Ecological settings of adolescence
According to Robert Crosnoe and Monica Kirkpatrick Johnson:
“Because adolescents have limited mobility, neighborhoods can powerfully structure their lives physically and socially.” (p.446)
“Another major ecological setting of adolescence is the school, where young people spend a large proportion of their waking hours.” (p.447)
“As for the connection between neighborhoods and schools, ethnographic work has been especially insightful. For example, several studies have illuminated the unique challenges faced by working class and low-income African American youth, especially boys, as they simultaneously navigate their neighborhoods and their schools with very different sets of racialized expectations for youth. For such boys, the tough and seemingly defiant posture that they develop among peers in their neighborhoods is often misconstrued and viewed negatively by the middle-class personnel in their schools, leading to academic marginalization and fueling pernicious ideas about the oppositional culture of minority youth (Dance 2002, Carter 2006).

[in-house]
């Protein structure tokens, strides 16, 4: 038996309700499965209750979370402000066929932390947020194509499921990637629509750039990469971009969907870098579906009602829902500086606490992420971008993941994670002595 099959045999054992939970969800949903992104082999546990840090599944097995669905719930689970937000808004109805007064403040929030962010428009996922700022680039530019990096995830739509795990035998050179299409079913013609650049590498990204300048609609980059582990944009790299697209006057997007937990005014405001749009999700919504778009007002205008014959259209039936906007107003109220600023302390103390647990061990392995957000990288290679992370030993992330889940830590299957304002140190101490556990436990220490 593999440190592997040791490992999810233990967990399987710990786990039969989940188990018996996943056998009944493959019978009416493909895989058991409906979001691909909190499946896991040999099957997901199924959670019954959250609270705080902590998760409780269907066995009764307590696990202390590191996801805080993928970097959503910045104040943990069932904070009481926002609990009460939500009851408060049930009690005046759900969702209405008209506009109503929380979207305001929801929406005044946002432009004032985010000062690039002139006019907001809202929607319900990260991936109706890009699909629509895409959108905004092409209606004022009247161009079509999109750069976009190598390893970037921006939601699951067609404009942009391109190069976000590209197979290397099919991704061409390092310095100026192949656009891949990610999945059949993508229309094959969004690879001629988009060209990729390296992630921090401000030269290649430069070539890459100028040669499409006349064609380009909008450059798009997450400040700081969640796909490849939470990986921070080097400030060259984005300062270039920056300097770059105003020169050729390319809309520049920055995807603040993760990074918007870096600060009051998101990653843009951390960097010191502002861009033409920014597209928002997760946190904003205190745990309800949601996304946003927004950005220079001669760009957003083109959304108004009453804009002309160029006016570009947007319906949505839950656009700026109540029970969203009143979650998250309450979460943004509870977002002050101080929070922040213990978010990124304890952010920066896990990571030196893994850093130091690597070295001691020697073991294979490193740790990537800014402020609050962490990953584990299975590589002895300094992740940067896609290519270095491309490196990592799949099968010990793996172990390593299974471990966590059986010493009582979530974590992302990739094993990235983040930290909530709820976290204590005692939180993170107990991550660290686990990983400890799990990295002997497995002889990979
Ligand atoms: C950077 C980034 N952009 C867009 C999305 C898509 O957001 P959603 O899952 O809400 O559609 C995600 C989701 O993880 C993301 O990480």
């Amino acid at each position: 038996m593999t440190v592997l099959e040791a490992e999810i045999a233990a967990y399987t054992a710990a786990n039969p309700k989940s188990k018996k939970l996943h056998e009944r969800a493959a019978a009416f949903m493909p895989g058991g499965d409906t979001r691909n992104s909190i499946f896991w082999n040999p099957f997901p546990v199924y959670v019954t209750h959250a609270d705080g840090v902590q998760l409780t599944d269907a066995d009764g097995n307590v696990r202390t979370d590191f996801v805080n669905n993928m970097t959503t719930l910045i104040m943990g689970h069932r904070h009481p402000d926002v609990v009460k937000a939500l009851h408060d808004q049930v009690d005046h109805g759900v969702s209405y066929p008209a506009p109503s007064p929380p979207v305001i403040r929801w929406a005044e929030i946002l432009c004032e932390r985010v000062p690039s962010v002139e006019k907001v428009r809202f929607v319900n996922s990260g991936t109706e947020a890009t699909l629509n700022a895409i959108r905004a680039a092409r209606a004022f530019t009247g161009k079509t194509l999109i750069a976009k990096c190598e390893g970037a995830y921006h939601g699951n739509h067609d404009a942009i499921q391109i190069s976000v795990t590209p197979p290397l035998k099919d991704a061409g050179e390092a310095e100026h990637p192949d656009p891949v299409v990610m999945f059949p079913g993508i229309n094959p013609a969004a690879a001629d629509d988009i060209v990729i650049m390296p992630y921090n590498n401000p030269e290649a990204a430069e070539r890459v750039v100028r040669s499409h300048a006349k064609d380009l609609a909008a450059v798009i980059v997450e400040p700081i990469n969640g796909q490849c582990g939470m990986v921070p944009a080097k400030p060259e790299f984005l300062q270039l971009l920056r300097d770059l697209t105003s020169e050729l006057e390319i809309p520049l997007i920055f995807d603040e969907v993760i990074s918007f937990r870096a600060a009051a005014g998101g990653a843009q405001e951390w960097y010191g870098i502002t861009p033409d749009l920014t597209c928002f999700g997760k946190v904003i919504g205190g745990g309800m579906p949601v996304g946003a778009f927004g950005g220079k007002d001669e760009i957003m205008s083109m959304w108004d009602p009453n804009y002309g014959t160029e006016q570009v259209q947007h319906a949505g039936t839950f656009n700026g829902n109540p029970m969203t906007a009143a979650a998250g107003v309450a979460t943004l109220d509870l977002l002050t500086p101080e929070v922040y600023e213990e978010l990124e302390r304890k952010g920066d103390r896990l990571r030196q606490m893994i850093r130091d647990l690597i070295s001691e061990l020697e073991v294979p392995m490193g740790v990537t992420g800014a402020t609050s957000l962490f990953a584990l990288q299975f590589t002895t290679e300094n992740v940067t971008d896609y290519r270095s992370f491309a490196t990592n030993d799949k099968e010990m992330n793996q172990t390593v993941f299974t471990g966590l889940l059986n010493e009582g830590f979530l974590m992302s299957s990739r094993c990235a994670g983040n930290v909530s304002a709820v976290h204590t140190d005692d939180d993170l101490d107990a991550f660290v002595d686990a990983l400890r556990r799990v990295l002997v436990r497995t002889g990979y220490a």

“The point of this neighborhood and school research is that ecological settings create social networks and contexts in which the powerful peer and family processes of adolescence operate. Thus, going beyond structural dimensions of such settings to capture social processes is important.” (p.447)
(When I read this, there were a few books I thought of…, like Violence 101, for example…).
Crosnoe and Johnson also note that: “Importantly, the Internet can also be thought of as a new kind of peer context.” (p.452) They continue: “A recent study of 800 American youth revealed that, for most youth, new media technologies are used primarily to maintain and extend friendship networks (Ito et al. 2010). Moreover, the Internet provides opportunities for socially isolated youth to connect with others in meaningful ways while also enabling the peer cultures of high school—including negative dimensions, such as bullying and gossiping—to follow young people home (Crosnoe 2011, Raskauskas & Stoltz 2007). Thus, new media represent a potential context of resource and risk related to peers.” (p.453)
Ref: (emphases in blue bold, mine) Robert Crosnoe and Monica Kirkpatrick Johnson (2011) Research on Adolescence in the Twenty-First Century. Annual Review of Sociology 37:439–60